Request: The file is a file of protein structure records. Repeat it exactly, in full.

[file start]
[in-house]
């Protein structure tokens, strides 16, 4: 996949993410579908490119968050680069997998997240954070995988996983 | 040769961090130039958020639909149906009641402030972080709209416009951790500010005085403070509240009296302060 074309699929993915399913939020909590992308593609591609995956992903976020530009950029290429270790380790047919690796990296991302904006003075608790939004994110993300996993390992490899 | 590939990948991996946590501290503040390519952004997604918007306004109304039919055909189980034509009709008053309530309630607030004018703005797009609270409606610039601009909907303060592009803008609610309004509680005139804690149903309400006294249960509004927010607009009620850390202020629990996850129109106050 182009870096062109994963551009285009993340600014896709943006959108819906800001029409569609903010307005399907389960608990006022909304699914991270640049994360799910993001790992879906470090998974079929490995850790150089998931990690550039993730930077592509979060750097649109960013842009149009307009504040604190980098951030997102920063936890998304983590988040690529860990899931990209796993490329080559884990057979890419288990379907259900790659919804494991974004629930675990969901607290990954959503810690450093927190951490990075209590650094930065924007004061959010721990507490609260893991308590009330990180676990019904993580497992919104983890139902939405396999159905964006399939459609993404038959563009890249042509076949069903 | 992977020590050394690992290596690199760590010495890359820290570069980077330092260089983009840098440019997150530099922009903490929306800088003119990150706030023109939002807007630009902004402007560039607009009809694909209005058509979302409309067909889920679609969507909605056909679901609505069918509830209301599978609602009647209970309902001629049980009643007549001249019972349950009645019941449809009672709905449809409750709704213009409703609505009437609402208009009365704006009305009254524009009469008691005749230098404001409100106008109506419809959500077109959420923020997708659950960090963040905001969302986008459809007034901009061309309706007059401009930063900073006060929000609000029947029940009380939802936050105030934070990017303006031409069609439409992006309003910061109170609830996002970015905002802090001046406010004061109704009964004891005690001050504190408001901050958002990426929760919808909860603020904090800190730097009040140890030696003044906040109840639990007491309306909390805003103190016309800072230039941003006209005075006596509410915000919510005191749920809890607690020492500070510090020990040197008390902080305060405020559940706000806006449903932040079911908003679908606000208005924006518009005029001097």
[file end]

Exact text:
[in-house]
């Protein structure tokens, strides 16, 4: 996949993410579908490119968050680069997998997240954070995988996983 | 040769961090130039958020639909149906009641402030972080709209416009951790500010005085403070509240009296302060 074309699929993915399913939020909590992308593609591609995956992903976020530009950029290429270790380790047919690796990296991302904006003075608790939004994110993300996993390992490899 | 590939990948991996946590501290503040390519952004997604918007306004109304039919055909189980034509009709008053309530309630607030004018703005797009609270409606610039601009909907303060592009803008609610309004509680005139804690149903309400006294249960509004927010607009009620850390202020629990996850129109106050 182009870096062109994963551009285009993340600014896709943006959108819906800001029409569609903010307005399907389960608990006022909304699914991270640049994360799910993001790992879906470090998974079929490995850790150089998931990690550039993730930077592509979060750097649109960013842009149009307009504040604190980098951030997102920063936890998304983590988040690529860990899931990209796993490329080559884990057979890419288990379907259900790659919804494991974004629930675990969901607290990954959503810690450093927190951490990075209590650094930065924007004061959010721990507490609260893991308590009330990180676990019904993580497992919104983890139902939405396999159905964006399939459609993404038959563009890249042509076949069903 | 992977020590050394690992290596690199760590010495890359820290570069980077330092260089983009840098440019997150530099922009903490929306800088003119990150706030023109939002807007630009902004402007560039607009009809694909209005058509979302409309067909889920679609969507909605056909679901609505069918509830209301599978609602009647209970309902001629049980009643007549001249019972349950009645019941449809009672709905449809409750709704213009409703609505009437609402208009009365704006009305009254524009009469008691005749230098404001409100106008109506419809959500077109959420923020997708659950960090963040905001969302986008459809007034901009061309309706007059401009930063900073006060929000609000029947029940009380939802936050105030934070990017303006031409069609439409992006309003910061109170609830996002970015905002802090001046406010004061109704009964004891005690001050504190408001901050958002990426929760919808909860603020904090800190730097009040140890030696003044906040109840639990007491309306909390805003103190016309800072230039941003006209005075006596509410915000919510005191749920809890607690020492500070510090020990040197008390902080305060405020559940706000806006449903932040079911908003679908606000208005924006518009005029001097």